Good morning Cyberweek 2009 Participants,
I am still in Paris and it is a bright sunny day here. Today I am sharing a bit of information and then I offer you a scenario which I would like you to contemplate.
Culture is made up of many aspects or layers. The outer and more visible layers are all found under the concept of "practices". The first visible layer of "practices" is a culture's symbols. These are words, behaviors, things that carry a particular meaning only known by those who are in that culture. Next layer under "practices" are the culture's heroes. These are the people who are revered and the honor shown them is only understood by those who are members of that culture. Finally under "practices" are the rituals that are at first appearance not necessary to the non member of the culture but for each member of that culture, these ways of behaving are essential for that culture. At the core of all cultures are its values. These drive the meaning in all of the outer layers of a culture. A culture's values are not easily known yet drive all behaviors and choices within each member's life.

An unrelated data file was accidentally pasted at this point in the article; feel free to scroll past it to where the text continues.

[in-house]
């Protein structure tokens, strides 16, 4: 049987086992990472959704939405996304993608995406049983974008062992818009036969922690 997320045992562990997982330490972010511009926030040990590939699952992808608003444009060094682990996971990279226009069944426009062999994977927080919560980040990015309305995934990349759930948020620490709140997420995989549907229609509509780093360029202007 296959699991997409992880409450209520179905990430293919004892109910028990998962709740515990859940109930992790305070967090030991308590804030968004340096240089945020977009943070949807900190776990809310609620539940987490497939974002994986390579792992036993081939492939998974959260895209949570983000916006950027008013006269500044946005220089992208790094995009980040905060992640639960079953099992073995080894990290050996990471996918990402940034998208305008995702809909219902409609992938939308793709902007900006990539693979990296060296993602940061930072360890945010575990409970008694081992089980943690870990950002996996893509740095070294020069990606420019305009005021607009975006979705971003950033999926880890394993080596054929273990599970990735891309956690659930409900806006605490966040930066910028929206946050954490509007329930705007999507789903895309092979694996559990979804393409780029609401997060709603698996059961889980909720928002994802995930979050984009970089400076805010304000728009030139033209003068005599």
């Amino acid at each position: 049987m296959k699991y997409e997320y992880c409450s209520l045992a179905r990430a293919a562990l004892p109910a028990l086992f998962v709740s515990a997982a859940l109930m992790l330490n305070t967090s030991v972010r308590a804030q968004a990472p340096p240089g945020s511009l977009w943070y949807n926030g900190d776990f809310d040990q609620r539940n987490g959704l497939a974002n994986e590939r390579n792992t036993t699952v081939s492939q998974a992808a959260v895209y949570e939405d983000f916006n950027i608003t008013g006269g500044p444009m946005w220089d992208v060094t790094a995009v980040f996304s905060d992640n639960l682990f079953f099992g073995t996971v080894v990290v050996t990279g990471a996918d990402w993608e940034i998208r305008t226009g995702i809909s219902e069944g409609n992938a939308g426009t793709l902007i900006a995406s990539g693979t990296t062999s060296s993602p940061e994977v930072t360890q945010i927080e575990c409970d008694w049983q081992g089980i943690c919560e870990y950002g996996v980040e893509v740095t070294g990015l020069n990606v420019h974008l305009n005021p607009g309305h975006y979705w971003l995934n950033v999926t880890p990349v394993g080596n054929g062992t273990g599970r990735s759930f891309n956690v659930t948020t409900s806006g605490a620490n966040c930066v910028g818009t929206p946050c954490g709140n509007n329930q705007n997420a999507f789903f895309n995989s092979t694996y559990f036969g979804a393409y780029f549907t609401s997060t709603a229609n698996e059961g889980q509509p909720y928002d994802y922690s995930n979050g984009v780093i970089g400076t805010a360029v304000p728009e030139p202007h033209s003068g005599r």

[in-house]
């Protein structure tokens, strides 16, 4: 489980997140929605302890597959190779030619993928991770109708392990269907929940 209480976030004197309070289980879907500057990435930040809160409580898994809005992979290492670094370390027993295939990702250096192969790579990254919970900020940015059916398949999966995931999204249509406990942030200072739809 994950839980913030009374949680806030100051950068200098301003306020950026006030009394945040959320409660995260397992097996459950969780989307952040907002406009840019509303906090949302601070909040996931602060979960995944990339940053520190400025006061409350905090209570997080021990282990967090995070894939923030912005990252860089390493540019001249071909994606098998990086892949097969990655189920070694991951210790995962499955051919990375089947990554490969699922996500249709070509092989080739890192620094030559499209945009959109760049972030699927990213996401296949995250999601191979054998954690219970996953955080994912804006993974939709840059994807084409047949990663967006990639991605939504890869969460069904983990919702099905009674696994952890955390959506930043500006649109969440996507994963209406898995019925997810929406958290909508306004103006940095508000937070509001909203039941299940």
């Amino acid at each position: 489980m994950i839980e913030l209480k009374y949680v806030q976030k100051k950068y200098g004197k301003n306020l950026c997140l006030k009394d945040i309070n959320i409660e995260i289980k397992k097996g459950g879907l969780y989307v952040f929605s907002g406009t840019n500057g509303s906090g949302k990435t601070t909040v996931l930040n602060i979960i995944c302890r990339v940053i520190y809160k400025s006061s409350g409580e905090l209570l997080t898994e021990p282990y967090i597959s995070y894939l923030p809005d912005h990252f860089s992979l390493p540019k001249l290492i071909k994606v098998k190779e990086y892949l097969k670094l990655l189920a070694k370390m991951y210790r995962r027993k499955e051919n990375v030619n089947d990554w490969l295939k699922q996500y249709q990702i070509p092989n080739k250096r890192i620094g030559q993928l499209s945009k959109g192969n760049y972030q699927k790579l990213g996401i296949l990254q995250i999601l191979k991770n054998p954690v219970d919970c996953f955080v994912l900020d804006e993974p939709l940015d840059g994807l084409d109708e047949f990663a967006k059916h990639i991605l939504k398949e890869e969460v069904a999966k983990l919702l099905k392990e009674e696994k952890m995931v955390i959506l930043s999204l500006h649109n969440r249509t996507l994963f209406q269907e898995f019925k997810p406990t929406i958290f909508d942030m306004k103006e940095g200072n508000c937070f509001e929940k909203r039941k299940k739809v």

With this information, consider the following scenario: Henrik Johnson is a Swedish engineer working full time as a project manager on a job site in Jakarta, Indonesia. Henrik is a specialist in tea globally. His work force in Indonesia are 100% from Indonesia. Henrik sets up virtual meetings on a twice a week basis with his team leaders located in three parts of Indonesia. He has decided that he will have once a month meeting in Jakarta, with a follow up dinner quarterly in his home. His Swedish wife, Marta, and their three daughters, have moved with him to assure a positive and productive work experience for all concerned. When the first quarterly dinner at his home is announced and the invitations are sent out by Hendrik and his wife, Marta, none of the outlying team leaders accept the invitation to dinner at the Johnson home. Why?
I look foward to hearing from you and learning your thoughts on this scenario and its question.
Jane E. Smith, Esq.
LiSimba Consulting Services, Inc.
Building Relationships for International Business Success